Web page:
Powdered milk ‘formulas’ for toddlers are lacking in nutrients, warns American Academy of Pediatrics

Powdered milk products for infants older than 6 months or toddlers 12 months and up might not live up to the claims on the packaging, a new report states.

Although these products are often lumped in with infant formula, the American Academy of Pediatrics (AAP) is warning that they do not offer the same nutritional benefits and should not be used as a replacement for human milk or cow’s milk.

“Older infant-young child formulas (OIYCFs) can safely be used as part of a varied diet for children, but do not provide a nutritional advantage in most children over a well-balanced diet that includes human milk (preferred) and/or cow milk, and these products should not be promoted as such,” the researchers wrote in the report, which was published in the online journal Pediatrics on Oct. 20. 

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“OIYCFs have no specific role in routine care of healthy children and are more expensive than cow milk.”

Additionally, these toddler beverages have been criticized as “having components considered to be unnecessary or potentially detrimental,” including high or low protein levels, higher sodium content and added sweeteners, the AAP wrote in a press release.

Infant formulas must meet certain nutritional requirements to feed babies from birth through 12 months of age, according to the Infant Formula Act.

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When it comes to formulas for older children, however, the U.S. Food and Drug Administration (FDA) does not enforce any specific requirements, as the AAP stated in its press release.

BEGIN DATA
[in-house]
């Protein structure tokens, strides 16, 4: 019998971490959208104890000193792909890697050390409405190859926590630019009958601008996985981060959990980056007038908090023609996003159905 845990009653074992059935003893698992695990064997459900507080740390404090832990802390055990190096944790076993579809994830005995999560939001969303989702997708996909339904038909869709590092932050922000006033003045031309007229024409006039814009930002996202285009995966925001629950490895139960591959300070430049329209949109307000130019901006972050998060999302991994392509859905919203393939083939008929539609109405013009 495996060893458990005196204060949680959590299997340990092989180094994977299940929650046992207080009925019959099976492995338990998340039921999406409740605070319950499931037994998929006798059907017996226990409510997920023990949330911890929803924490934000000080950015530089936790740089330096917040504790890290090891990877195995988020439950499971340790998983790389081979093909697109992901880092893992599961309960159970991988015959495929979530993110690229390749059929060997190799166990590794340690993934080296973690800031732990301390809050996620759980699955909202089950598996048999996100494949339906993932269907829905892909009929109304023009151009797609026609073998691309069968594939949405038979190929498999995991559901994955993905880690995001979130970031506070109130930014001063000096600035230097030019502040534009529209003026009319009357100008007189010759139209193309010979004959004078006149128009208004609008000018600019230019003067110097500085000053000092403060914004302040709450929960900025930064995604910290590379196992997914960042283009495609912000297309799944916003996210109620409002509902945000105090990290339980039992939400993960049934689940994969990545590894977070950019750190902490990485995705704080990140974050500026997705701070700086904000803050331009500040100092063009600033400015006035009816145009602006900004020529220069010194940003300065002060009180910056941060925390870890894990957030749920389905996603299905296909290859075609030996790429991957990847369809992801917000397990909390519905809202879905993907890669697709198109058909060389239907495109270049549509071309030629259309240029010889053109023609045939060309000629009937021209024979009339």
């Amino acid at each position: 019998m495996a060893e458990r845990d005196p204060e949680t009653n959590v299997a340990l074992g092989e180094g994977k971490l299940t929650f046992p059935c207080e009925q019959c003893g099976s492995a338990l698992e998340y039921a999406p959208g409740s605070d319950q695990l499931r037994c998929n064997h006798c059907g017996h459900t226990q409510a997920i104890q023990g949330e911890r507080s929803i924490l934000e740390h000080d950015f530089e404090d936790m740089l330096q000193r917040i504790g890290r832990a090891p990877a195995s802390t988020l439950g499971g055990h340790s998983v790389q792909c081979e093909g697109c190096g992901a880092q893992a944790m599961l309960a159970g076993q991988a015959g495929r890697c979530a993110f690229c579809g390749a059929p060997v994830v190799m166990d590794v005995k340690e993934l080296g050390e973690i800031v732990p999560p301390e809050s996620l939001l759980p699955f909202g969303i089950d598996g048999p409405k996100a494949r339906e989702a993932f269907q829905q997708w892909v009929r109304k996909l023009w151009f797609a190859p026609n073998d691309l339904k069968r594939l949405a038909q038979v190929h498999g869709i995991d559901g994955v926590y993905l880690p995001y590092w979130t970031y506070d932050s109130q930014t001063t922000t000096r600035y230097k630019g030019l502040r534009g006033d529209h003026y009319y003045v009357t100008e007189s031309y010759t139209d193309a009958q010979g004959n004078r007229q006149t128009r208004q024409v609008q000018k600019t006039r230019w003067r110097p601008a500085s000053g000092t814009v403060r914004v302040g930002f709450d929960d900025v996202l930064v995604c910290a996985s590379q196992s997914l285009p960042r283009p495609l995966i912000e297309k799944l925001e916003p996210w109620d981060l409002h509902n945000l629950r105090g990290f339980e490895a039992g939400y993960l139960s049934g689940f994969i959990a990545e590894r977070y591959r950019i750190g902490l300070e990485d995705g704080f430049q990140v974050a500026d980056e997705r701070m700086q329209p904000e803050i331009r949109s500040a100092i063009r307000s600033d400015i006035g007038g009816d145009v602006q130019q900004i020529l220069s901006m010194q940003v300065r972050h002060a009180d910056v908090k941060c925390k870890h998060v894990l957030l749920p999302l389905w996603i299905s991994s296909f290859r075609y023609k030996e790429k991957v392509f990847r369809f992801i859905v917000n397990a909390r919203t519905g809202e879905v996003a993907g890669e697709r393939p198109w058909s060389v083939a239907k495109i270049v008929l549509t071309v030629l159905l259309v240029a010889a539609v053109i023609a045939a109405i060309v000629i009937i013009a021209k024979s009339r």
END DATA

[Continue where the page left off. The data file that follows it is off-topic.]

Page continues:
“As a result, composition of these drinks is unregulated by the FDA and their promotion is typically characterized by misleading claims,” George J. Fuchs III, MD, FAAP, a lead author of the report, stated in the release.

The researchers claim that these products are often advertised as “the next stage or next step” for toddlers — which could confuse parents or lead them to replace breastfeeding or baby formula with powdered toddler milk products.

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Fuchs also calls for companies to clarify the difference between powdered milk for toddlers and “medically necessary pediatric formulas,” the latter of which are nutritionally complete.

The researchers call for these products to be labeled as something other than formula, such as “toddler drink” or “toddler beverage,” and for them to be displayed separately from formula in stores.

Also, pediatricians should educate families about the nutritional limitations of powdered milk formulas for toddlers, the researchers advised.

Fox News Digital reached out to the study author for comment, and also requested statements from several manufacturers of powdered milk formulas.

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The AAP recommends that mothers continue breastfeeding their infants while supplementing with appropriate foods starting at around 6 months of age until or beyond 2 years old. 

Babies who are not breastfed should receive “standard infant formula” along with “age-appropriate solid foods” starting at 4 to 6 months of age, per the AAP.

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https://www.foxnews.com/health/powdered-milk-formulas-toddlers-lacking-nutrients-warns-american-academy-pediatrics